Madeline Miller’s Circe hones in on a small portion of Greek mythology, following the infamous Circe from childhood, where she is abused and neglected by her fellow gods, to adulthood, where she meets famous figures such as Odysseus, Daedalus, Icarus, Hermes, Athena, and even the Minatour. On the surface, it is a story of survival, as Circe seeks to find her place in a world filled with both gods and mortals.
Yet this is also a story about love, sacrifice, and what it means to exist in this world that is so unlike our own. Circe is rejected by her family for a reason that many of us can understand: she is different, and, as result of this, along with a little witchcraft, she is exiled to spend all of eternity stranded on a desert island. Yet Circe’s life is far from over, and she is frequently visited, her companions sometimes friendly, and sometimes not so friendly. The story takes us beyond the myth to really understand Circe and what drives her. She may be a goddess, but she has thoughts and feelings just like we do. Madeline Miller takes us inside these feelings in an epic story of pure adventure.
The first thing to note when considering Circe is the sheer power of Miller’s writing. She merges classical tropes such as epithets with a more modern style of writing, producing a work that interests contemporary audiences, whilst revealing a lot about Classical Greece. This is made apparent as she describes the settings that surround Circe; through her descriptions, it becomes easy to love the island, Aiaia, and the comfort that it offers Circe. As you read, you will be able to picture Circe’s lions and wolves lying down in her kitchen and following her along the beach. You will picture the mysterious forests, and feel the claustrophobia presented by the ocean.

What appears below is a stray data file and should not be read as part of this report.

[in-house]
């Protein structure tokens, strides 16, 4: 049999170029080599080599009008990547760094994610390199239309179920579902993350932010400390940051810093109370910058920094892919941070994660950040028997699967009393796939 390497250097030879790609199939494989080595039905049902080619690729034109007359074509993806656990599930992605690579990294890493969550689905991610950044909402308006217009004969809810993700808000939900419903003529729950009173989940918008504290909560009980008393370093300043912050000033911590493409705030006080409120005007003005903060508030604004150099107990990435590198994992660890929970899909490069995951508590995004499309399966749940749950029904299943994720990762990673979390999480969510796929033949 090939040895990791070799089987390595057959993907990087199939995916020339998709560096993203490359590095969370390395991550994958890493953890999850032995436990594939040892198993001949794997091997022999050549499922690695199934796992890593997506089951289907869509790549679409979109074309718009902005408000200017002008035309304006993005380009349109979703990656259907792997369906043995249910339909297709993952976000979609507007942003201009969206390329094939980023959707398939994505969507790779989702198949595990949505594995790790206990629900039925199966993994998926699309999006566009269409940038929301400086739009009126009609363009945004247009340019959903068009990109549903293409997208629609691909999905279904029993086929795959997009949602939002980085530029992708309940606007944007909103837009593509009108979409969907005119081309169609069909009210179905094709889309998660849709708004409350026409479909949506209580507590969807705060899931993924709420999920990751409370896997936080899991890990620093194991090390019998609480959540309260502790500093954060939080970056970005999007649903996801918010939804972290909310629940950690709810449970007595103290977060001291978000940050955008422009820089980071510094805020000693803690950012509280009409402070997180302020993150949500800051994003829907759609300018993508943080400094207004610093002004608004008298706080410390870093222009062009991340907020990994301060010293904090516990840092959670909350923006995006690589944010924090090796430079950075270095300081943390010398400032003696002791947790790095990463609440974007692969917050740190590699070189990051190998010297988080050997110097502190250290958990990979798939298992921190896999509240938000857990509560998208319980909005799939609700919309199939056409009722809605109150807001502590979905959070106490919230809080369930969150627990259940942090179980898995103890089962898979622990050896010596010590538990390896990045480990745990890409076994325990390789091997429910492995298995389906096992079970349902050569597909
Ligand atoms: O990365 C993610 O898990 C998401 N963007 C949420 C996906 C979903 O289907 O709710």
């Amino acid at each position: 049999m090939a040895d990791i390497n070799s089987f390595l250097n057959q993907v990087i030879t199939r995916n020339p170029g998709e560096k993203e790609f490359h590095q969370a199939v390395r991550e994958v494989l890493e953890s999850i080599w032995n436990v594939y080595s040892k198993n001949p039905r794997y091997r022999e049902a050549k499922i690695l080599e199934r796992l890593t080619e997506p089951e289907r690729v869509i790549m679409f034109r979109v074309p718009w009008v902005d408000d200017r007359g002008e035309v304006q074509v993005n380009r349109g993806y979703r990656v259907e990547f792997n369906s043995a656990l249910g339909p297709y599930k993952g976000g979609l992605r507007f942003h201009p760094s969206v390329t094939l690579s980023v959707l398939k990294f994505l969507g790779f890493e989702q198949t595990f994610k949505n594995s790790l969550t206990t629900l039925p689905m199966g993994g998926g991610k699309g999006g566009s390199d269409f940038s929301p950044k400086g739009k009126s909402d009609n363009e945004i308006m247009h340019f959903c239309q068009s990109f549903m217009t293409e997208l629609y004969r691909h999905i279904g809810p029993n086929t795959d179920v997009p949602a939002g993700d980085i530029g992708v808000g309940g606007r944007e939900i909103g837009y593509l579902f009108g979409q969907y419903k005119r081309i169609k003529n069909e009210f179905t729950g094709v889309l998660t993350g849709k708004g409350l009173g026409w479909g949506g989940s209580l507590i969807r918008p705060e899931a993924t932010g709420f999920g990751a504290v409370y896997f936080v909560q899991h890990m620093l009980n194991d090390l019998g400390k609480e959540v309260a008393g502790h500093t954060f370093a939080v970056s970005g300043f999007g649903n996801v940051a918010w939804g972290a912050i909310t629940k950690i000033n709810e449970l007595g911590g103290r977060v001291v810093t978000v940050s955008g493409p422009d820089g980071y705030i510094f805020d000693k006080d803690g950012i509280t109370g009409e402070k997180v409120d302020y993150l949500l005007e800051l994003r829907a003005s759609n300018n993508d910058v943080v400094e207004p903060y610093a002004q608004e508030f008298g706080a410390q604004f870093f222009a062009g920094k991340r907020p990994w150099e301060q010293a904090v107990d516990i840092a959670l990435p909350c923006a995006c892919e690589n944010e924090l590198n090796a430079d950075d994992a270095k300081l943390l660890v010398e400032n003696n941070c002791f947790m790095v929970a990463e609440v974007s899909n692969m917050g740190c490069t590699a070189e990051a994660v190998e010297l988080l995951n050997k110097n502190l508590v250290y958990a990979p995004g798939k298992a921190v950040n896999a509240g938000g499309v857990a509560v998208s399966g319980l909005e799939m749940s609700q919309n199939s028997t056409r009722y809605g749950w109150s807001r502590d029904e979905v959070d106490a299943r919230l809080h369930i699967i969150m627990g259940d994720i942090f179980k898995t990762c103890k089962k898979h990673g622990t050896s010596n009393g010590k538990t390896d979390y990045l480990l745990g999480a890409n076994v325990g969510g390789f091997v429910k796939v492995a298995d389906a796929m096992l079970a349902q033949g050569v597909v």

The characterisation in Circe is also noteworthy; unlike Margaret Atwood’s The Penelopiad, this is not strictly a feminist work. Circe is by no means perfect; she is a very three-dimensional character, and it is possible to both love and hate her – even at the same time. The other characters in Circe are less thoroughly developed, but this doesn’t remove anything from the story; Circe is the heart of this book, and it is her personality that really shines through its pages.
Perhaps the only drawback to this book is that, due to Circe’s exile, she is set apart from the rest of the world. To an extent, this is appealing, as we can see her development and better appreciate the events happening around her. At the same time, though, there were occasions, such as during the mention of Theseus’ adventure with the Minotaur, or Midea’s anguish at being rejected by her husband, Jason, that this book can seem a little too far from the action. Circe’s isolation is both powerful, and debilitating to Miller’s narrative; her separation from the world is the focus of this book, and yet through this focus, it is possible to feel as though there is not enough action in the narrative.
Circe is an intricate novel filled with rich descriptions and intense characterisation. It is extremely compelling and provides some fascinating insights into Greek mythology. Slight background knowledge of Homer’s The Odyssey may add a little to the story, but it is by no means necessary. This book speaks for itself, and when it does, it speaks wonders.